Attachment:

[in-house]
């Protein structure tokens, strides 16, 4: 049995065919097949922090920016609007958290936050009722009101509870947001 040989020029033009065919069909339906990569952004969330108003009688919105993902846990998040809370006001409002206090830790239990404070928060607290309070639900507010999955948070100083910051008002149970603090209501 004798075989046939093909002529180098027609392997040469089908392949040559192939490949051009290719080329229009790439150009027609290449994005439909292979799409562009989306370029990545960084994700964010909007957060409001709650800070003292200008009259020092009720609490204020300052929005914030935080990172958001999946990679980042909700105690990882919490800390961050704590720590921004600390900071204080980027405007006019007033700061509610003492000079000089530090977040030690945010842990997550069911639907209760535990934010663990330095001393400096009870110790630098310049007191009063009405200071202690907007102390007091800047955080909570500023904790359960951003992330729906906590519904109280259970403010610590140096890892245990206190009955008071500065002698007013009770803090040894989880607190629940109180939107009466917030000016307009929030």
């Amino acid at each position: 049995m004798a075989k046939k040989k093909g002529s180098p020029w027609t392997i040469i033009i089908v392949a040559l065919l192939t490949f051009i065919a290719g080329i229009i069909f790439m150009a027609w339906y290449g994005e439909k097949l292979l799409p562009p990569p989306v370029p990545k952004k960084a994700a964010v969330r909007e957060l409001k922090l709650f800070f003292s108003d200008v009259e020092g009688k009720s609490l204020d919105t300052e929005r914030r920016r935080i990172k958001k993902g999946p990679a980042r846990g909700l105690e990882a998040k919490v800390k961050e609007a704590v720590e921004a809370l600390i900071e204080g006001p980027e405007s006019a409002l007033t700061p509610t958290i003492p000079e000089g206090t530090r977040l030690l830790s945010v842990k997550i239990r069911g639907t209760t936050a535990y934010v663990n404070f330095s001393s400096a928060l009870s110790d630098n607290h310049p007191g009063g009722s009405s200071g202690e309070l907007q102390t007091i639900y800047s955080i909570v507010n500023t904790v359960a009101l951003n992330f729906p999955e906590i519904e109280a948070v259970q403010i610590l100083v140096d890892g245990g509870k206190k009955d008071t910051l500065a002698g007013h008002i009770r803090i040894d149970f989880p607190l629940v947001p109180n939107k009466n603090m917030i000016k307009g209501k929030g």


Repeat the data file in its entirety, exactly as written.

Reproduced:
[in-house]
């Protein structure tokens, strides 16, 4: 049995065919097949922090920016609007958290936050009722009101509870947001 040989020029033009065919069909339906990569952004969330108003009688919105993902846990998040809370006001409002206090830790239990404070928060607290309070639900507010999955948070100083910051008002149970603090209501 004798075989046939093909002529180098027609392997040469089908392949040559192939490949051009290719080329229009790439150009027609290449994005439909292979799409562009989306370029990545960084994700964010909007957060409001709650800070003292200008009259020092009720609490204020300052929005914030935080990172958001999946990679980042909700105690990882919490800390961050704590720590921004600390900071204080980027405007006019007033700061509610003492000079000089530090977040030690945010842990997550069911639907209760535990934010663990330095001393400096009870110790630098310049007191009063009405200071202690907007102390007091800047955080909570500023904790359960951003992330729906906590519904109280259970403010610590140096890892245990206190009955008071500065002698007013009770803090040894989880607190629940109180939107009466917030000016307009929030």
């Amino acid at each position: 049995m004798a075989k046939k040989k093909g002529s180098p020029w027609t392997i040469i033009i089908v392949a040559l065919l192939t490949f051009i065919a290719g080329i229009i069909f790439m150009a027609w339906y290449g994005e439909k097949l292979l799409p562009p990569p989306v370029p990545k952004k960084a994700a964010v969330r909007e957060l409001k922090l709650f800070f003292s108003d200008v009259e020092g009688k009720s609490l204020d919105t300052e929005r914030r920016r935080i990172k958001k993902g999946p990679a980042r846990g909700l105690e990882a998040k919490v800390k961050e609007a704590v720590e921004a809370l600390i900071e204080g006001p980027e405007s006019a409002l007033t700061p509610t958290i003492p000079e000089g206090t530090r977040l030690l830790s945010v842990k997550i239990r069911g639907t209760t936050a535990y934010v663990n404070f330095s001393s400096a928060l009870s110790d630098n607290h310049p007191g009063g009722s009405s200071g202690e309070l907007q102390t007091i639900y800047s955080i909570v507010n500023t904790v359960a009101l951003n992330f729906p999955e906590i519904e109280a948070v259970q403010i610590l100083v140096d890892g245990g509870k206190k009955d008071t910051l500065a002698g007013h008002i009770r803090i040894d149970f989880p607190l629940v947001p109180n939107k009466n603090m917030i000016k307009g209501k929030g």